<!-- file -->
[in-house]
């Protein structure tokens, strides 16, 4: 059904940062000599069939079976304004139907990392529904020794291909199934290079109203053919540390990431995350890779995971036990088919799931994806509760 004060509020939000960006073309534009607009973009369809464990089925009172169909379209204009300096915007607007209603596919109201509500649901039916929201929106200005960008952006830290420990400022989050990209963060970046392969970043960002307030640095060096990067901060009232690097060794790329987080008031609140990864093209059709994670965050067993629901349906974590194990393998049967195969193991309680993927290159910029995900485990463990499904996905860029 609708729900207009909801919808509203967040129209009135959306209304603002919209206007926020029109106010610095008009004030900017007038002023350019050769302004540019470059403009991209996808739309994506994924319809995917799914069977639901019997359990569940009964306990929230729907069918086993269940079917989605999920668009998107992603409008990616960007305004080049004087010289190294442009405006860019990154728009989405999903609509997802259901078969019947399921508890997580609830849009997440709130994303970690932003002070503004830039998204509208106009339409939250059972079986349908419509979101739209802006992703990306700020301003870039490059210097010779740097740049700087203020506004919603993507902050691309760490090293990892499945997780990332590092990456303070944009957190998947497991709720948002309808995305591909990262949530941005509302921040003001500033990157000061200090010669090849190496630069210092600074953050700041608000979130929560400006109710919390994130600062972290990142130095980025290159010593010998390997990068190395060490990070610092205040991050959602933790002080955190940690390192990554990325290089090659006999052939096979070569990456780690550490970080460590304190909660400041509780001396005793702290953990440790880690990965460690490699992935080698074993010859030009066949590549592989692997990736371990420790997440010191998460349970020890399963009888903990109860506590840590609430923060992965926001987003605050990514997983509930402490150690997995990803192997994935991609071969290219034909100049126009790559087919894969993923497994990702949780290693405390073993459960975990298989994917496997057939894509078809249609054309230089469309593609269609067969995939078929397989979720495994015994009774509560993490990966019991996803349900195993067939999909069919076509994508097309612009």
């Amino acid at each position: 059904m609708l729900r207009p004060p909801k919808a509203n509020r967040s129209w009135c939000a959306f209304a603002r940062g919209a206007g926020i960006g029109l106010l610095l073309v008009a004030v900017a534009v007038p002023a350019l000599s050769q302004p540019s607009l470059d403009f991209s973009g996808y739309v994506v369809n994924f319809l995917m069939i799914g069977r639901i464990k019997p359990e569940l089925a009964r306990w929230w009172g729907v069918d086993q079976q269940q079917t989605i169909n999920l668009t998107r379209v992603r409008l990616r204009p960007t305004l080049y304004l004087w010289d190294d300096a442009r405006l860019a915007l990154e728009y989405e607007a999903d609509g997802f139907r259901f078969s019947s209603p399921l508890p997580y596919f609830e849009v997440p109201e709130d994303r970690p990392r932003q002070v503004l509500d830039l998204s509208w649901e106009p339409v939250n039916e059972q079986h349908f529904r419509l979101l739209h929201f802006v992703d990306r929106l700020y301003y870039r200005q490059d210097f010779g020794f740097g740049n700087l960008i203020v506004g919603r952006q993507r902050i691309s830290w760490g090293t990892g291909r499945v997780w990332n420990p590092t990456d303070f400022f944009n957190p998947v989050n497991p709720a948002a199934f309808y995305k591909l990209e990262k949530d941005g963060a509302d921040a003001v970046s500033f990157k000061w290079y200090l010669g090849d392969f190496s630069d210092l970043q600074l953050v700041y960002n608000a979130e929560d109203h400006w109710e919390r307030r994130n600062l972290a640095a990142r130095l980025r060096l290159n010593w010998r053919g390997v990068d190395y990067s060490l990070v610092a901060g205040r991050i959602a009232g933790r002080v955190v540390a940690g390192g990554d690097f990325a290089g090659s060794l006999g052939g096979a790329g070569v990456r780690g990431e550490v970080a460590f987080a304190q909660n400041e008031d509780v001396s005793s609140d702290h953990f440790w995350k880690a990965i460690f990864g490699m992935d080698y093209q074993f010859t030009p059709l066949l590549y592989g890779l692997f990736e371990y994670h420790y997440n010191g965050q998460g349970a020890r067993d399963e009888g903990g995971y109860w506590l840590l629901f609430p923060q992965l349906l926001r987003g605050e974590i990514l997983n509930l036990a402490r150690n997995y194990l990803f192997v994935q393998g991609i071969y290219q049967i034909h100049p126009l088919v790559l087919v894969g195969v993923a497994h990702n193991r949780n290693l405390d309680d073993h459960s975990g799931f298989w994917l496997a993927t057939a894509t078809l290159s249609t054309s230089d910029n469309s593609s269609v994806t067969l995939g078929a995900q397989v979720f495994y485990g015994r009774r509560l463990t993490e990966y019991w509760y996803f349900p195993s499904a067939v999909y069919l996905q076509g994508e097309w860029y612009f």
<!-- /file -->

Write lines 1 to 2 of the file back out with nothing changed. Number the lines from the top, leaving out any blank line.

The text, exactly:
[in-house]
């Protein structure tokens, strides 16, 4: 059904940062000599069939079976304004139907990392529904020794291909199934290079109203053919540390990431995350890779995971036990088919799931994806509760 004060509020939000960006073309534009607009973009369809464990089925009172169909379209204009300096915007607007209603596919109201509500649901039916929201929106200005960008952006830290420990400022989050990209963060970046392969970043960002307030640095060096990067901060009232690097060794790329987080008031609140990864093209059709994670965050067993629901349906974590194990393998049967195969193991309680993927290159910029995900485990463990499904996905860029 609708729900207009909801919808509203967040129209009135959306209304603002919209206007926020029109106010610095008009004030900017007038002023350019050769302004540019470059403009991209996808739309994506994924319809995917799914069977639901019997359990569940009964306990929230729907069918086993269940079917989605999920668009998107992603409008990616960007305004080049004087010289190294442009405006860019990154728009989405999903609509997802259901078969019947399921508890997580609830849009997440709130994303970690932003002070503004830039998204509208106009339409939250059972079986349908419509979101739209802006992703990306700020301003870039490059210097010779740097740049700087203020506004919603993507902050691309760490090293990892499945997780990332590092990456303070944009957190998947497991709720948002309808995305591909990262949530941005509302921040003001500033990157000061200090010669090849190496630069210092600074953050700041608000979130929560400006109710919390994130600062972290990142130095980025290159010593010998390997990068190395060490990070610092205040991050959602933790002080955190940690390192990554990325290089090659006999052939096979070569990456780690550490970080460590304190909660400041509780001396005793702290953990440790880690990965460690490699992935080698074993010859030009066949590549592989692997990736371990420790997440010191998460349970020890399963009888903990109860506590840590609430923060992965926001987003605050990514997983509930402490150690997995990803192997994935991609071969290219034909100049126009790559087919894969993923497994990702949780290693405390073993459960975990298989994917496997057939894509078809249609054309230089469309593609269609067969995939078929397989979720495994015994009774509560993490990966019991996803349900195993067939999909069919076509994508097309612009």